Background & objectives: Rising prevalence of neurodegenerative disorders with a steady increase in aged-population necessitates studies of the human brain to understand their pathophysiology. As animal models are not available, medical centers have established "brain banks" to provide autopsy brain samples for such research. Frozen tissues must be of optimal quality to permit molecular and protein studies. Post-mortem interval (PMI) is an important factor affecting tissue quality although its effects on brain physiology are unclear. We undertook this study to analyze the biochemical effects of PMI on protein stability in human brains collected at autopsy and stored at the brain bank of a tertiary care neurosciences institute in south India.
Methods: Different neuroanatomical areas including frontal cortex (FC), cerebellum (CB), caudate nucleus (CD) and substantia nigra (SN) from autopsy human brains (n=9) with varying PMI (4-18 h) were analyzed for pH, protein insolubility, protein oxidation/ nitration and protein expression of glial fibrillary acidic protein (GFAP), synatophysin and neurofilament (NF). Histological changes at different PMI were also assessed.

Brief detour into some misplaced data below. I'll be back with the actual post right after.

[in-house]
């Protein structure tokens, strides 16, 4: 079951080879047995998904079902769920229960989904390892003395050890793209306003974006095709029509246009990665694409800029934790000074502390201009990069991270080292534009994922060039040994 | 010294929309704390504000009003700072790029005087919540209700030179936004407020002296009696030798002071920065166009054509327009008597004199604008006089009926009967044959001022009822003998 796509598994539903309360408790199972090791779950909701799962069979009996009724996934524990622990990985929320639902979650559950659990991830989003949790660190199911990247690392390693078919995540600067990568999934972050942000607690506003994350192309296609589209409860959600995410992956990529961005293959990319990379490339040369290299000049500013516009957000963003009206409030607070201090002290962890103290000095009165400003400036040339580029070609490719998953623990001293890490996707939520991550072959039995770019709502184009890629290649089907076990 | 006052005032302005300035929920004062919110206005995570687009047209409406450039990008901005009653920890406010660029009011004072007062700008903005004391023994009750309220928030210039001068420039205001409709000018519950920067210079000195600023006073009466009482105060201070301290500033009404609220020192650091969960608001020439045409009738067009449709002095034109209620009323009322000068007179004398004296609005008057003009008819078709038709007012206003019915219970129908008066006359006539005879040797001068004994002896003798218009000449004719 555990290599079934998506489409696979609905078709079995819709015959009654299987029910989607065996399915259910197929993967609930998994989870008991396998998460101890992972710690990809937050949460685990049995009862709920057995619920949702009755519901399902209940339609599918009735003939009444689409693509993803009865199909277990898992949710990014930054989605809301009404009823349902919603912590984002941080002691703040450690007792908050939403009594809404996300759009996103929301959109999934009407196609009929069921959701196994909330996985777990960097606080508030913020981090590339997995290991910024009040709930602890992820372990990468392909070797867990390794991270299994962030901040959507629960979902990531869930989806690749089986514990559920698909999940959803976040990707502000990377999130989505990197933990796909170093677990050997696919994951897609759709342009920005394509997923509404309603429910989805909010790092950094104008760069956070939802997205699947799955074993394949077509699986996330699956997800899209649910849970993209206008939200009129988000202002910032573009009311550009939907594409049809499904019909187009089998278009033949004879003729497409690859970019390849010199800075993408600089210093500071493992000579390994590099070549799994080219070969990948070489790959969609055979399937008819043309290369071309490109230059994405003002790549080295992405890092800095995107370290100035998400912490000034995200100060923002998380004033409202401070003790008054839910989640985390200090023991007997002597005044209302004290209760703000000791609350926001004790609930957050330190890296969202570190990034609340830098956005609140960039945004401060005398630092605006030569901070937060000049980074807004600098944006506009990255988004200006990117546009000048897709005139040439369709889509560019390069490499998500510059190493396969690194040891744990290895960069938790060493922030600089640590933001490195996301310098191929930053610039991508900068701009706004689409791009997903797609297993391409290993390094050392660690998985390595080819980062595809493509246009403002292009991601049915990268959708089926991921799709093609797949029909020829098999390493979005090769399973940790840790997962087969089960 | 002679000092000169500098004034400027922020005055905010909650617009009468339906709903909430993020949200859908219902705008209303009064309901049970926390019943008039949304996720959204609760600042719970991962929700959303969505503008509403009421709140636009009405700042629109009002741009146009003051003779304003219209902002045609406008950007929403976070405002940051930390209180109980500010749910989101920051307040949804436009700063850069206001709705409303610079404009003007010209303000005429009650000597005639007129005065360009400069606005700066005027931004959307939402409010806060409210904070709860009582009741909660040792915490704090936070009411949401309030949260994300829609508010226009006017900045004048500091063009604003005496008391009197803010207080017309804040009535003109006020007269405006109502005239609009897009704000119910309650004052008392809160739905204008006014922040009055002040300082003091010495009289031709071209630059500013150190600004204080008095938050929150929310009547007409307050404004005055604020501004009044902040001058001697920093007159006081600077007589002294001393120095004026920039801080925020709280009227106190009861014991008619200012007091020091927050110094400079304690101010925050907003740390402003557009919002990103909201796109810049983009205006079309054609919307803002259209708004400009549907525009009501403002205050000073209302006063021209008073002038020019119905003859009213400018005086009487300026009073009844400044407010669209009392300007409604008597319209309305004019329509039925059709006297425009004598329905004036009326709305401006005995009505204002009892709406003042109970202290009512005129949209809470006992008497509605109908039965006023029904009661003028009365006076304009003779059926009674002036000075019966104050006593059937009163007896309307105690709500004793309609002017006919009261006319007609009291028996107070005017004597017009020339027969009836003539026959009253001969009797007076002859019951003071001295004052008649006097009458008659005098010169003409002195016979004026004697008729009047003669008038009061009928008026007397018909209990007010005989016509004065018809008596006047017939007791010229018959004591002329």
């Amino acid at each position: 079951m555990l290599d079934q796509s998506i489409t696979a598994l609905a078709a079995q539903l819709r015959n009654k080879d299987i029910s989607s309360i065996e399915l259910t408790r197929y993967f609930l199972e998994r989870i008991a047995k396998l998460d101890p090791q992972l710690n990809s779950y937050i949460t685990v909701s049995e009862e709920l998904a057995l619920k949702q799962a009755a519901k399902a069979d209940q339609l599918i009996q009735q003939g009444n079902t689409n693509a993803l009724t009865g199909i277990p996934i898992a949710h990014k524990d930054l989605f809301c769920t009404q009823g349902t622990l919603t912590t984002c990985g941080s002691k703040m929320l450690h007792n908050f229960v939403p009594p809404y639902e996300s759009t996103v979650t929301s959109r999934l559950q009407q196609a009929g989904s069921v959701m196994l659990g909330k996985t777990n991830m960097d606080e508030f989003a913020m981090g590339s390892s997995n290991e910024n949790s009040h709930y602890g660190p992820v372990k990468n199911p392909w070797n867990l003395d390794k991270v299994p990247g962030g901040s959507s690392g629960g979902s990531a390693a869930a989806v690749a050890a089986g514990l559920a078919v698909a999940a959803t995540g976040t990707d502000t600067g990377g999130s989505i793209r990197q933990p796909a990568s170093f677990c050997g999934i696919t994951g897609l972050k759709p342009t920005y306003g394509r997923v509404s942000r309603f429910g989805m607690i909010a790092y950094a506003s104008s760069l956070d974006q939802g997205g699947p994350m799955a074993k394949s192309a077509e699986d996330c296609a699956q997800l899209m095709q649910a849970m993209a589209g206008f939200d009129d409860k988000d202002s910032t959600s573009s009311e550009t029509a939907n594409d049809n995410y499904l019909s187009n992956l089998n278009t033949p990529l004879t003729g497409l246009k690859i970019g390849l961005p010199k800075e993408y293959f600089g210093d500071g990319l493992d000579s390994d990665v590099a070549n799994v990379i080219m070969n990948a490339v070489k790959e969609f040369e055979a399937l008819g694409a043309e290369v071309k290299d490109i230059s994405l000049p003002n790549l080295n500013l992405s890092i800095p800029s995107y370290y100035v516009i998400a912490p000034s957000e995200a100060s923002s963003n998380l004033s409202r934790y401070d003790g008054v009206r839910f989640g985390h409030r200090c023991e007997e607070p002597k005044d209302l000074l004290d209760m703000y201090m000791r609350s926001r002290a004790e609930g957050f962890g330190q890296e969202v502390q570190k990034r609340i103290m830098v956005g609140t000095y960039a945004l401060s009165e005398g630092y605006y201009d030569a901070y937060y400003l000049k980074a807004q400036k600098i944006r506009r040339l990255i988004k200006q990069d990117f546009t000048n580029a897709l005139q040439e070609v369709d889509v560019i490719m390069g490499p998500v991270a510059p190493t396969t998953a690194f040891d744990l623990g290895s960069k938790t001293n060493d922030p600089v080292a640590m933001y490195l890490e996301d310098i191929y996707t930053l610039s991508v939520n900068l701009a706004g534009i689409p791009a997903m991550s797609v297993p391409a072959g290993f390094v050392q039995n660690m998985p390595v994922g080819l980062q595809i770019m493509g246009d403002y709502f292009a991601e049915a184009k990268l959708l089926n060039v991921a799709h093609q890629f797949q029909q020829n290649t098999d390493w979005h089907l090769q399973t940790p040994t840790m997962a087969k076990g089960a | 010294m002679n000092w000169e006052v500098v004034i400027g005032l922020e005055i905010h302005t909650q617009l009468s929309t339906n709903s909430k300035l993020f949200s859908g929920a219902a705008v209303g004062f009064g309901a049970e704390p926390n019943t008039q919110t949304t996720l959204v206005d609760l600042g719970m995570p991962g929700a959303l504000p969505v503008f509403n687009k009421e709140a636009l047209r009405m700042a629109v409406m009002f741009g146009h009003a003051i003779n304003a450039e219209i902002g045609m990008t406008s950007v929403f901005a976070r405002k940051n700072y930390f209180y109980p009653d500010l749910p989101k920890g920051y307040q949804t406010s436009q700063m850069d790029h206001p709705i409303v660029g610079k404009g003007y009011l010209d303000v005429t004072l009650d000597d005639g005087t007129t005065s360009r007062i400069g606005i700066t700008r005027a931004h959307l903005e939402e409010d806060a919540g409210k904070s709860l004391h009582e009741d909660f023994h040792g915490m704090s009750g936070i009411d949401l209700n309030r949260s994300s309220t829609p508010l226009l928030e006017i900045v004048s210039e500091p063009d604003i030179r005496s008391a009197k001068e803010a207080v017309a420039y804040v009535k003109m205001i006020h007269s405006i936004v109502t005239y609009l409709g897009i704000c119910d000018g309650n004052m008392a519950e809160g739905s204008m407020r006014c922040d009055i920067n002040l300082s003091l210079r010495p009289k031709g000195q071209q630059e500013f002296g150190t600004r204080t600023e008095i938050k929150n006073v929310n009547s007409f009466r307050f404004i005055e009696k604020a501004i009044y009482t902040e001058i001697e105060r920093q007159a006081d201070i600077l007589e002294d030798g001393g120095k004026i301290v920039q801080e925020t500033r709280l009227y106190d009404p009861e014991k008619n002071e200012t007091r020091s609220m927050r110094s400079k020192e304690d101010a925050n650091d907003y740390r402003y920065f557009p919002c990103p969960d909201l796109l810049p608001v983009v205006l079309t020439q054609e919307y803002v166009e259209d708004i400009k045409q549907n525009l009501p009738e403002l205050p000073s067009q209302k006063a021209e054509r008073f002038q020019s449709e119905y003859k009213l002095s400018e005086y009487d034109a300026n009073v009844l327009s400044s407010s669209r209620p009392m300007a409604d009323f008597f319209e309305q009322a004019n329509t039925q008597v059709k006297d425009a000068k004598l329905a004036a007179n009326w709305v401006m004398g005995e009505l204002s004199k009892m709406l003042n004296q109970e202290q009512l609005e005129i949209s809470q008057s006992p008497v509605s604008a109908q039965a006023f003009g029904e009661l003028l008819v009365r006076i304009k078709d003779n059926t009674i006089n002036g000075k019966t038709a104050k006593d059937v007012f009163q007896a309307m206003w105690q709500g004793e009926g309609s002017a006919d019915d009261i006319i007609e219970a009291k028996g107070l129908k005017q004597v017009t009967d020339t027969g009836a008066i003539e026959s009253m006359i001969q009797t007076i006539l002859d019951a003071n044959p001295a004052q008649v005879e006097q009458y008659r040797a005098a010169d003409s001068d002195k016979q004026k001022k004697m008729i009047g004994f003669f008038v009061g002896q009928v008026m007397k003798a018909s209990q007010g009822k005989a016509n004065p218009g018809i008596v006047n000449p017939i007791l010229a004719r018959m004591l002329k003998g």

Results: An increase in tissue pH was noted with increasing PMI. Although there was no significant alteration in solubility of proteins, SN showed increased protein oxidation/nitration events, GFAP and NF expression with increasing PMI. No major abnormalities in cell morphology or tissue integrity were noted. Immunohistochemistry with GFAP and NF did not show any significant increase in signal in FC at high PMI.
Interpretation & conclusion: In post-mortem human brains, although there were no gross structural changes at the tissue level with increasing PMI, biochemical events such as oxidative and nitrosative damage of cellular proteins, tissue pH could be considered as markers of tissue quality for biochemical research. Further, SN was found to be most susceptible to PMI related changes.